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I am reading from a book (Combinatorial optimization by Schrijver) and at one point I am not clear as to how his arguments follow. Consider the following:

Let $G(V,E)$ be an undirected graph and let $w:E\rightarrow R_+$. For any subset $F$ of $E$, denote $w(F)=\sum_{e\in F}w(e)$. Denote the incidence vector of $F$ in $\mathbb{R}^E$ by $\chi^F$, i.e. for any edge $e$ in $E$, $\chi^F(e)=1$ if $e\in F$ and $\chi^F(e)=0$ otherwise. Considering $w$ as a vector in in $\mathbb{R}^E$ we have $w(F)=w^T\chi^F$.

My doubts are as follows:

  1. Is $E$ a vector space and $w,\chi^F$ linear transformations from $E$ to $\mathbb{R}$? Why are they referred to as vectors? Aren't they functions?
  2. What does the term incidence vector mean?
  3. How does it mathematically follow that $w(F)=w^T\chi^F$ ?
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3 Answers

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1) Functions over finite sets may be equivalently thought of as vectors in the usual sense. Fix a finite set $E$, ordered arbitrarily as $E = \{ e_1, e_2, \ldots, e_m \}$. Then the set of functions $\mathcal F = \{ f : E \to \mathbb R \}$ is a real vector space of dimension $|E| = m$. In fact, this has the standard basis $\{ \delta_e \colon E \to \mathbb R \}_{e \in E}$ given by $$ \delta_e(e') = \begin{cases} 1, &e' = e, \\ 0, &e' \ne e. \end{cases} $$

Based on this idea alone, we are justified in calling a function $f : E \to \mathbb R$ a vector. After all, what are members of a vector space called, if not vectors? However, to cement the idea even more, we go a bit further. Imagine stacking up the values of the function $f$ as a column vector: $$ f = \left( \begin{array}{c} f(e_1) \\ f(e_2) \\ f(e_3) \\ \vdots \\ f(e_m) \end{array} \right). $$ Then what we get is a correspondence (an isomorphism, in fact) between the function space $\mathcal F$ and the more familiar space of $m$-dimensional column vectors. This "vector notation" is often preferred over the function representation, since it is more compact. Moreover, this works seamlessly in conjunction with matrices (and matrices are obviously important in linear algebra).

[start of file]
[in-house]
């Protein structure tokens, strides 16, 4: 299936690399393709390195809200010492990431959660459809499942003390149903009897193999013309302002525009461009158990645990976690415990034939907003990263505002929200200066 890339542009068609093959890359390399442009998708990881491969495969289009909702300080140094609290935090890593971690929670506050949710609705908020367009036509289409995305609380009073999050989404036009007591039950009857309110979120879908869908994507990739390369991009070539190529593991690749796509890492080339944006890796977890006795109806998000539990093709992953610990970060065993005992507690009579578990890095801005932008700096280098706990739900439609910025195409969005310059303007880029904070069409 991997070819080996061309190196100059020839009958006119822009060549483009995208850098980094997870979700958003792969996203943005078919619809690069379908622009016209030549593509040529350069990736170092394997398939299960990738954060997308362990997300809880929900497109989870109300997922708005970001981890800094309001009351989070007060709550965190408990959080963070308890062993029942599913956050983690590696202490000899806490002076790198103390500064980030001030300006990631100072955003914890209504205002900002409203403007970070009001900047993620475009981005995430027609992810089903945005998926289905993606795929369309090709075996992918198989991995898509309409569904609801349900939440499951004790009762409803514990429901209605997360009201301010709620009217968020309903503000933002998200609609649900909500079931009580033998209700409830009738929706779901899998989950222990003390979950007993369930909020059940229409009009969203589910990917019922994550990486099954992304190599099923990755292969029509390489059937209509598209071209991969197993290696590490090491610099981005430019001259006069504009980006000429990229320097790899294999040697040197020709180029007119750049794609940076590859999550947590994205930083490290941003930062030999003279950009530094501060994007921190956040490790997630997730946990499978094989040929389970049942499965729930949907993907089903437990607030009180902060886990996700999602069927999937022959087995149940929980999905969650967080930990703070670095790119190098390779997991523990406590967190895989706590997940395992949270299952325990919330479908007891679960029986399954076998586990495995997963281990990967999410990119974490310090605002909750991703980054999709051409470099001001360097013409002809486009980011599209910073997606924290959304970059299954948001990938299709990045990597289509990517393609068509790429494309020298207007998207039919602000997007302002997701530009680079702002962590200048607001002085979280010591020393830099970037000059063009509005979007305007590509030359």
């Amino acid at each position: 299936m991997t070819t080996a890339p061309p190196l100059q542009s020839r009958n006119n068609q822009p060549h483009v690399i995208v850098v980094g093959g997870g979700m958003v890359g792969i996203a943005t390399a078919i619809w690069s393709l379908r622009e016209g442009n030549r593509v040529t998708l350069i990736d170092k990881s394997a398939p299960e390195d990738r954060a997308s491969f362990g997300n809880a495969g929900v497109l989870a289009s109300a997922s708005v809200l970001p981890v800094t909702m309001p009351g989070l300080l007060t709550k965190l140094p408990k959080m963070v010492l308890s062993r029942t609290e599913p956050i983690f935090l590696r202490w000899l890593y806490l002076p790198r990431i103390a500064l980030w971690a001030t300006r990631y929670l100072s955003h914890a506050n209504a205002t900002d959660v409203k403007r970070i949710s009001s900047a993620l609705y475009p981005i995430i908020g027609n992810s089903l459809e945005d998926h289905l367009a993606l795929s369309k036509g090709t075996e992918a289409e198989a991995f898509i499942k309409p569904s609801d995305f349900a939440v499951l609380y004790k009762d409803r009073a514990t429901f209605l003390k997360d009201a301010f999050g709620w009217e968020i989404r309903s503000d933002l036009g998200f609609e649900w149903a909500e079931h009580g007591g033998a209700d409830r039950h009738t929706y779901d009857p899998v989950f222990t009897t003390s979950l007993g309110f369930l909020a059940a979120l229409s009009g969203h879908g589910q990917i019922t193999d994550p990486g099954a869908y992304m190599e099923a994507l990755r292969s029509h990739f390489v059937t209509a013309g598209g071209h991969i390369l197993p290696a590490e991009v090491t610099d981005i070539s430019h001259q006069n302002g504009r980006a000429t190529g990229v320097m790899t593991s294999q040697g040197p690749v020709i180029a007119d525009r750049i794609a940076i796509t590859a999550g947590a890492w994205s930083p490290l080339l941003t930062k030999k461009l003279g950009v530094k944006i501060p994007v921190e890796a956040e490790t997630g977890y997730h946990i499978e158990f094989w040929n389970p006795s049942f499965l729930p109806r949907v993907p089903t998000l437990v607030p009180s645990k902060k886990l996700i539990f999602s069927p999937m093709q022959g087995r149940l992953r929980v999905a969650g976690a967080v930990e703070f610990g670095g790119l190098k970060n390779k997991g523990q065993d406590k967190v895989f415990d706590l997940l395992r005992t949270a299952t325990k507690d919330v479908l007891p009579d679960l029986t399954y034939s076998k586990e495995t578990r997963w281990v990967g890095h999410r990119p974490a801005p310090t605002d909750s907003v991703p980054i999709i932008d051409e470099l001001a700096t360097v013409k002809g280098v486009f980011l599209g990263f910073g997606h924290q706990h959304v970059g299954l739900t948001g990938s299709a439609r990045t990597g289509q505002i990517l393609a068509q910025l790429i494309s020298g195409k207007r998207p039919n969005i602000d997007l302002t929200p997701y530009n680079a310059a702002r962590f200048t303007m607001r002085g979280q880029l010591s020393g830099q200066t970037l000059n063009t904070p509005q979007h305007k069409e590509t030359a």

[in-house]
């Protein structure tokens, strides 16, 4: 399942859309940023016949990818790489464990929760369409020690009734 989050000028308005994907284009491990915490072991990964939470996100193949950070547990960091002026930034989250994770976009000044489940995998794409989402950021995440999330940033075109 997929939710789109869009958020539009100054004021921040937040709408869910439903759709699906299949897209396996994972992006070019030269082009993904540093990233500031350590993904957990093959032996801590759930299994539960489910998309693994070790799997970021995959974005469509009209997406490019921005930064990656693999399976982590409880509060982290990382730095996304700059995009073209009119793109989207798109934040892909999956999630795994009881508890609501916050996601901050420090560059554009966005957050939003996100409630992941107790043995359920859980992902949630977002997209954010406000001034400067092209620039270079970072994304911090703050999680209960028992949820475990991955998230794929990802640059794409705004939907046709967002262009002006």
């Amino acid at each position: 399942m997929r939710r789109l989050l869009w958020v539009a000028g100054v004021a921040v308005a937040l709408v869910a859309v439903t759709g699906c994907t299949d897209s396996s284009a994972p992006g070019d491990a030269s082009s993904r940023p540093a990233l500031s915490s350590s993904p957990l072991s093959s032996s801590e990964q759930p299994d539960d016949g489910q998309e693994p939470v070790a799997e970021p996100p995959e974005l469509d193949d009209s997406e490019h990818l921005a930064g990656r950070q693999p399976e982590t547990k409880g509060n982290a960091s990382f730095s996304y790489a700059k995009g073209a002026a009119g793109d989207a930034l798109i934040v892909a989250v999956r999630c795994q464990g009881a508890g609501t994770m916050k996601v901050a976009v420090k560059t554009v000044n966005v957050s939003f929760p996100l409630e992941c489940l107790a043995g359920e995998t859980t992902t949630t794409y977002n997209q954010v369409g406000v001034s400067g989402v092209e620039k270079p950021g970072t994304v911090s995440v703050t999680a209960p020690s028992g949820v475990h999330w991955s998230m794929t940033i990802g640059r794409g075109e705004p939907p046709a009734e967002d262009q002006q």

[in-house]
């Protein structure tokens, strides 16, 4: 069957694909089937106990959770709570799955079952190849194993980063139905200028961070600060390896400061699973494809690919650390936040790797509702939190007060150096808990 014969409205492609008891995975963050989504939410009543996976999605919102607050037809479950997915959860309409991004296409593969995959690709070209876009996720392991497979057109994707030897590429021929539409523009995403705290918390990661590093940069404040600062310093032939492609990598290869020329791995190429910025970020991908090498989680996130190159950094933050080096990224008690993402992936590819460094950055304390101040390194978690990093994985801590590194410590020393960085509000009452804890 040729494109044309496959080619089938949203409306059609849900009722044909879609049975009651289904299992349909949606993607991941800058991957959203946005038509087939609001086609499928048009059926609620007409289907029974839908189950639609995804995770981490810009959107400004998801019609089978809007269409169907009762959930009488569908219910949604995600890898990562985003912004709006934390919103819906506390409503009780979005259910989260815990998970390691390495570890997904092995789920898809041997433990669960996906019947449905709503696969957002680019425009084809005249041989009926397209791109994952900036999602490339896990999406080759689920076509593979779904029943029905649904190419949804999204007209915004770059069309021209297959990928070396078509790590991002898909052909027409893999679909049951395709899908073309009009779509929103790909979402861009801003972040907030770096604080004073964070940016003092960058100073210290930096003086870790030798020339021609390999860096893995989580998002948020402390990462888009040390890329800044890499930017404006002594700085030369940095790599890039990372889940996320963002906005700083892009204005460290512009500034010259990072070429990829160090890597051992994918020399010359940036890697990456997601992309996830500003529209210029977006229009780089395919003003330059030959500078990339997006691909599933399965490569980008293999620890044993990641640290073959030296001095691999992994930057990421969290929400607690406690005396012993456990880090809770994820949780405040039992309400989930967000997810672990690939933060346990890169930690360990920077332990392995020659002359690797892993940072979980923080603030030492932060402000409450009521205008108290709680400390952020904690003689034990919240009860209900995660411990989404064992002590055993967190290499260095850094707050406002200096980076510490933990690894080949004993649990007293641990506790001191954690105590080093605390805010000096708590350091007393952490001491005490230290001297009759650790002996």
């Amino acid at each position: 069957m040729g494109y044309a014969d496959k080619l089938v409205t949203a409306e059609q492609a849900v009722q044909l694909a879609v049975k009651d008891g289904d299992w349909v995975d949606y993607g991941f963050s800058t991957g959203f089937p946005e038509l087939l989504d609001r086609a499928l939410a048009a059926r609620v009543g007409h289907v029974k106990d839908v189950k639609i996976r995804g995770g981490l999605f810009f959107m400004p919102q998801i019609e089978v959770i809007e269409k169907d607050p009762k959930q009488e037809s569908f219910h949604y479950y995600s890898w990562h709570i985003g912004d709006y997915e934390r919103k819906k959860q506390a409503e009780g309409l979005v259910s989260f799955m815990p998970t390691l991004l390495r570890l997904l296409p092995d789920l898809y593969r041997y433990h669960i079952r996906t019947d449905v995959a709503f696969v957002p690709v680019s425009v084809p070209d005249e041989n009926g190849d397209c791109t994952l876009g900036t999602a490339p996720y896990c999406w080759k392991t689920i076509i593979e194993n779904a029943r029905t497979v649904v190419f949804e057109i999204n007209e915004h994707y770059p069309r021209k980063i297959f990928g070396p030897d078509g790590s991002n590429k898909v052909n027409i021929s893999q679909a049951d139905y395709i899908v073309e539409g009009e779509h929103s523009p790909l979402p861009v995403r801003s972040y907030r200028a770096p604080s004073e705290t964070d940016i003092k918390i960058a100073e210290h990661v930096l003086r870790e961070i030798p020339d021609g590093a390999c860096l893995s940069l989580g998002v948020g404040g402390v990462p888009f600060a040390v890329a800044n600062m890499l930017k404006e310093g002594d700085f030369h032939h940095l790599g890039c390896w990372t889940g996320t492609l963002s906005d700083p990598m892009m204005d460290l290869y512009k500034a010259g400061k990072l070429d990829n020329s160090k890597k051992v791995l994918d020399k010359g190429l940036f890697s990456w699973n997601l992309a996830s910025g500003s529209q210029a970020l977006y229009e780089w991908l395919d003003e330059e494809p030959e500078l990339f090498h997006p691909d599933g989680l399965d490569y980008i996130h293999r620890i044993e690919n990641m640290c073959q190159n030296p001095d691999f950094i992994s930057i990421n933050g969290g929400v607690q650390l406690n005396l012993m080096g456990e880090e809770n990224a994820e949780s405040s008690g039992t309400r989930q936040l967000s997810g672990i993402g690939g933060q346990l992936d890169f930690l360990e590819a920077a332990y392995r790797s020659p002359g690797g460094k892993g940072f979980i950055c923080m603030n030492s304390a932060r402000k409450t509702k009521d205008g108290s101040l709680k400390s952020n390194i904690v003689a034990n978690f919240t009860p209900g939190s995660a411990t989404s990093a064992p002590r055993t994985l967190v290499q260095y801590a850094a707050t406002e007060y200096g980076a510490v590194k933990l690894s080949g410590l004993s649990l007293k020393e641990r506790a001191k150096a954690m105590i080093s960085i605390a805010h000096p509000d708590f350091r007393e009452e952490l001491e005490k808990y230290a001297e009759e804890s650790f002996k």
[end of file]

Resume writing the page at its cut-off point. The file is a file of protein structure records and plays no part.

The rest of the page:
2) An incidence vector $\chi^F$ is essentially the characteristic function of the set $F \subseteq E$ -- seen as a vector. The characteristic function $\chi^F$ is defined as $$ \chi^F(e) = \begin{cases} 1, &e \in F, \\ 0, &e \notin F. \end{cases} $$ Correspondingly, we can write $\chi^F$ as the $m$-vector with $1$ in the $i^{th}$ position if $e_i \in F$, and $0$ otherwise.


3) Given two vectors $a$ and $b$, you might have seen the inner product between them, defined as $$ a^\mathrm T b = \sum_{i=1}^m a_i b_i. $$ Unfolding this to the function representation, we can define the inner product of two functions $f, g : E \to \mathbb R$ to be $$ \langle f, g \rangle = f^\mathrm T g = \sum_{e \in E} f(e) g(e). $$ In the special case when $f = w$ and $g = \chi^F$, we get $$ \langle w, \chi^F \rangle = w^\mathrm T \chi^F = \sum_{e \in E} w(e) \chi^F(e) = \sum_{e \in F} w(e), $$ which is $w(F)$ by definition.

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"Vector" is sometime thought of as a sequence of values with indexed entries. This is one such example - the index set of $\chi^F$ is $E$, the set of edges.

Now here you can think of $\chi$ as an element of $\mathbb{R}^E$ in the sense that $\chi$ is a sequence of $|E|$ real numbers (0 or 1). Actually, in mathematics the symbol $A^B$ usually means "the set of functions from B to A" and $\mathbb{R}^n$ (your basic everyday vector space) can be thought of as a space of functions from $\{1,\dots,n\}$ to $\mathbb{R}$. Such a way of thinking is quite common in mathematics.

The name "incidence vector" means that the vector $\chi^F$ describes the meetings of the edges and the elements of $F$. There is also "incidence matrix" whose rows are vertices and columns edges with 1 for every pair of edge and vertex which meet.

$w(F)=w^T\chi^F$ is easy enough to see from the definitions here: by definition of vector multiplication (the usual scalar product), $w^T\chi^F=\sum_{e\in E}w(e)\chi^F(e)$, and since $\chi^F$ is either 0 or 1, and 1 exactly on $e\in F$, we get $\sum_{e\in E}w(e)\chi^F(e)=\sum_{e\in F}w(e)=w(F)$.

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Let vi = (#i,yi), • • • ,vn = (xn,yn) be n two-dimensional vectors, where each Xi and each y¿ is an integer whose absolute valué does not exceed 2™/2/(i00v /ñ). Show that there are two disjoint sets I,J C {1,2,..., n} such that ! > = $ > ; • iei jeJ

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What you have typed is not rendering properly. –  Shahab Nov 19 '12 at 12:26
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